Writing in Salon, Jefferson Morley reports that ” the business of marketing drones to law enforcement is booming. Now that Congress has ordered the Federal Aviation Administration to open up U.S. airspace to unmanned vehicles, the aerial surveillance technology first developed in the battle space of Iraq, Afghanistan and Pakistan is fueling a burgeoning market in North America.” Some 50 companies are pushing 150 different systems at a law enforcement agency near you. And the drones won’t just be snooping. Some will be “weaponized” too.
Has anyone thought about how these drones might/will impinge on our liberties?
While industry spokesmen say existing laws will adequately protect civil liberties and privacy, Congress held no hearings on the implications of domestic drones, and a wide range of opponents insist the drones pose a threat to privacy.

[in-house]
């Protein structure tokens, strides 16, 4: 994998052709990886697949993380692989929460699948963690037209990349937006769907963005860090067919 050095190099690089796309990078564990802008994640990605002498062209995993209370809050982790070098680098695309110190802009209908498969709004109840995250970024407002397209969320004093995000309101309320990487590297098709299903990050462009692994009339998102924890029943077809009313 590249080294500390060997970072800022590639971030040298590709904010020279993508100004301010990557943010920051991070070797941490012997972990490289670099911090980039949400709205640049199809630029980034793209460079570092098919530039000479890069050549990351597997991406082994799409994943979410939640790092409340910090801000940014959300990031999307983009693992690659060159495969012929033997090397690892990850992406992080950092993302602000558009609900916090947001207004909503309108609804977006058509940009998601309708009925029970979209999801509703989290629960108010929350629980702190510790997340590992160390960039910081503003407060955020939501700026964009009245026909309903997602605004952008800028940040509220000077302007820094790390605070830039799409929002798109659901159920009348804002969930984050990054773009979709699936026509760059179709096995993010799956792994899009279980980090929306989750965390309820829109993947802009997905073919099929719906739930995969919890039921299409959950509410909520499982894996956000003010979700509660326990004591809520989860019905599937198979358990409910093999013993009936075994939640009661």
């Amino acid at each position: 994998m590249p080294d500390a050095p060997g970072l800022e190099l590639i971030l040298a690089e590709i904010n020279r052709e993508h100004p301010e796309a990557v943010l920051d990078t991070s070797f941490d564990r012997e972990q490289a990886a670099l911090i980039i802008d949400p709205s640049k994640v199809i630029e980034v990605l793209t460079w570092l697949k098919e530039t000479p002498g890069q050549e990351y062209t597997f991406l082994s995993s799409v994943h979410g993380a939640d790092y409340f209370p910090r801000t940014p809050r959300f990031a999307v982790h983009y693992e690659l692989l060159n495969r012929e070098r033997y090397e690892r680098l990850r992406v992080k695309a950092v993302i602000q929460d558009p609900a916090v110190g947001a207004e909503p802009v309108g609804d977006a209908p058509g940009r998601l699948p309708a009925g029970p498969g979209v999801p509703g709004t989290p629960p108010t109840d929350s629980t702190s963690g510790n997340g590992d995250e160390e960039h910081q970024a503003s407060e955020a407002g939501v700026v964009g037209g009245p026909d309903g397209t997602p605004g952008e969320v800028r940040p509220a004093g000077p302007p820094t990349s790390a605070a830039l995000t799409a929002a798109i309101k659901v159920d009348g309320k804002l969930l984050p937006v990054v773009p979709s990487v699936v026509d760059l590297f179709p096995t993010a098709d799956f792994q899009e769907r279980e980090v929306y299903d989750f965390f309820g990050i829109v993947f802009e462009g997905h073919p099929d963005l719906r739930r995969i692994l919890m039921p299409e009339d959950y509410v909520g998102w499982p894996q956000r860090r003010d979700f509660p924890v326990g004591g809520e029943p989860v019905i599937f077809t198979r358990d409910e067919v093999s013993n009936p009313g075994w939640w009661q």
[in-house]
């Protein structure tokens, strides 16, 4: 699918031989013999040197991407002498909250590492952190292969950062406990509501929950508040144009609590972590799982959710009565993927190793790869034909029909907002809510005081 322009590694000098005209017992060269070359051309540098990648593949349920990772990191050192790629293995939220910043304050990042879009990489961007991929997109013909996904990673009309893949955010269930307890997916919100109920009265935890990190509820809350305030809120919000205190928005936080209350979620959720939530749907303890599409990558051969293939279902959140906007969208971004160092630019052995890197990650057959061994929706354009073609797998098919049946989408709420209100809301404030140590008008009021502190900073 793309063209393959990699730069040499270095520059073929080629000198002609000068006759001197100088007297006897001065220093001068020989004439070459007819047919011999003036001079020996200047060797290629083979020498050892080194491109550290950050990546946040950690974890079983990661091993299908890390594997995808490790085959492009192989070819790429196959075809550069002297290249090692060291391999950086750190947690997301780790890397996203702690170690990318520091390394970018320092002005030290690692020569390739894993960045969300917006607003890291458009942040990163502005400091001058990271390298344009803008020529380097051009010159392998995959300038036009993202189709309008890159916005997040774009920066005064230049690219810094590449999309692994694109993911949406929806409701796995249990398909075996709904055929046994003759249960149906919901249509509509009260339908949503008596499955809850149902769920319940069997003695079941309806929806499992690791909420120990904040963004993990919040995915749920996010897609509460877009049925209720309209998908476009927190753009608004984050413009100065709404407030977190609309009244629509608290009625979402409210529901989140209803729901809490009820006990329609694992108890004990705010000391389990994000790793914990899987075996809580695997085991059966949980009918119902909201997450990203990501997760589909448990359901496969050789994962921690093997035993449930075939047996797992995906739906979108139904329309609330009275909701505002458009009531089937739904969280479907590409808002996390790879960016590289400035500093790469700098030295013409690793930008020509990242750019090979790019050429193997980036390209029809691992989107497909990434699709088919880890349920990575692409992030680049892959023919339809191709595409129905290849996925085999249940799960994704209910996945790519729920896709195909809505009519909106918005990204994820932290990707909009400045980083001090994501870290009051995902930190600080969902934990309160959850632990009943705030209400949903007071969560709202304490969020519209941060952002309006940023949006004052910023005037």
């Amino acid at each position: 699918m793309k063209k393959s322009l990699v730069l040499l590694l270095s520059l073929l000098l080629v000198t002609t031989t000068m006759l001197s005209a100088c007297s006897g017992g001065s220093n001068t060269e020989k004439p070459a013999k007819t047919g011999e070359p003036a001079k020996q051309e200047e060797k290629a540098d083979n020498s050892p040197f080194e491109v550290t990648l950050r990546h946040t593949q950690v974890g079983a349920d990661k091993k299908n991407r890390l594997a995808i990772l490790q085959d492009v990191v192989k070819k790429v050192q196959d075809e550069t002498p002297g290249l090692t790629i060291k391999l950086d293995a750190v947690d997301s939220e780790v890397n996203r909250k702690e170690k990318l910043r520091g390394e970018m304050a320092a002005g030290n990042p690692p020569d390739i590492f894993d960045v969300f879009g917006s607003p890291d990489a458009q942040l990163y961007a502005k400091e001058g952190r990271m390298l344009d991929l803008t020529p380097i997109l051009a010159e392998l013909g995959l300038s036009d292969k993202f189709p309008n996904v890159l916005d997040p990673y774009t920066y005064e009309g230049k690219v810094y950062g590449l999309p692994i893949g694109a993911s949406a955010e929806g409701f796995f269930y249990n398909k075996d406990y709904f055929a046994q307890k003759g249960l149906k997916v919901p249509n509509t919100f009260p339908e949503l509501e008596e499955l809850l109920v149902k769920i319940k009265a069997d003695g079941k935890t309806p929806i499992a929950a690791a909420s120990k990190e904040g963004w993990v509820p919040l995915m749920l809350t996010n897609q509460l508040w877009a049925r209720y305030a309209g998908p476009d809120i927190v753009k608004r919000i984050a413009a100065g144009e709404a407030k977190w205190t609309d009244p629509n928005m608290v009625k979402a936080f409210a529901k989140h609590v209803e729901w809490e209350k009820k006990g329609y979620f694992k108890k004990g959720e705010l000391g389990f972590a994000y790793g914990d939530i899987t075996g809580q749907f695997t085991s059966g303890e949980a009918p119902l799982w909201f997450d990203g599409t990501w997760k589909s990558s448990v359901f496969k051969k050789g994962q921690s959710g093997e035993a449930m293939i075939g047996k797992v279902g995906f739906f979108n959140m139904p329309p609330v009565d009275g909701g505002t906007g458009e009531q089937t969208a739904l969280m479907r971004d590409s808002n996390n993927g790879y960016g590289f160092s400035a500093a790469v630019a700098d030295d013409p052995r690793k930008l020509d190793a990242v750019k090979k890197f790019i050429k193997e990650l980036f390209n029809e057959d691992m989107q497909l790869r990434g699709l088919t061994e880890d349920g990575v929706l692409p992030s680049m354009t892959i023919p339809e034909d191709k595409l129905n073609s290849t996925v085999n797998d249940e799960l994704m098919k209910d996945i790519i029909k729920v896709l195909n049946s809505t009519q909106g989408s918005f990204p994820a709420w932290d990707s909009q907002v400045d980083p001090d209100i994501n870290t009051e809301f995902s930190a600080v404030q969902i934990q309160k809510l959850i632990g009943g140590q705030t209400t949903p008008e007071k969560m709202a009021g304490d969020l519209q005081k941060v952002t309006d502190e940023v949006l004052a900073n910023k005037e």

In Washington, activist groups Code Pink, Reprieve and the Center for Constitutional Rights are holding a “drone summit” this week, declaring it is “time to organize to end current abuses and to prevent the potentially widespread misuse both overseas and here at home.”
The FAA “has the opportunity and the responsibility to ensure that the privacy of individuals is protected and that the public is fully informed about who is using drones in public airspace and why,” said U.S. Reps. Ed Markey, D-Mass., and Joe Barton, R-Texas, in a letter to the FAA last week.
“How will the public be notified about when and where drones are used, who will operate the drones, what data will be collected, how the data will be used, how the data will be retained and who will have access to the date?” they asked.
The companies who sell this stuff say there’s no problem. Do you believe them?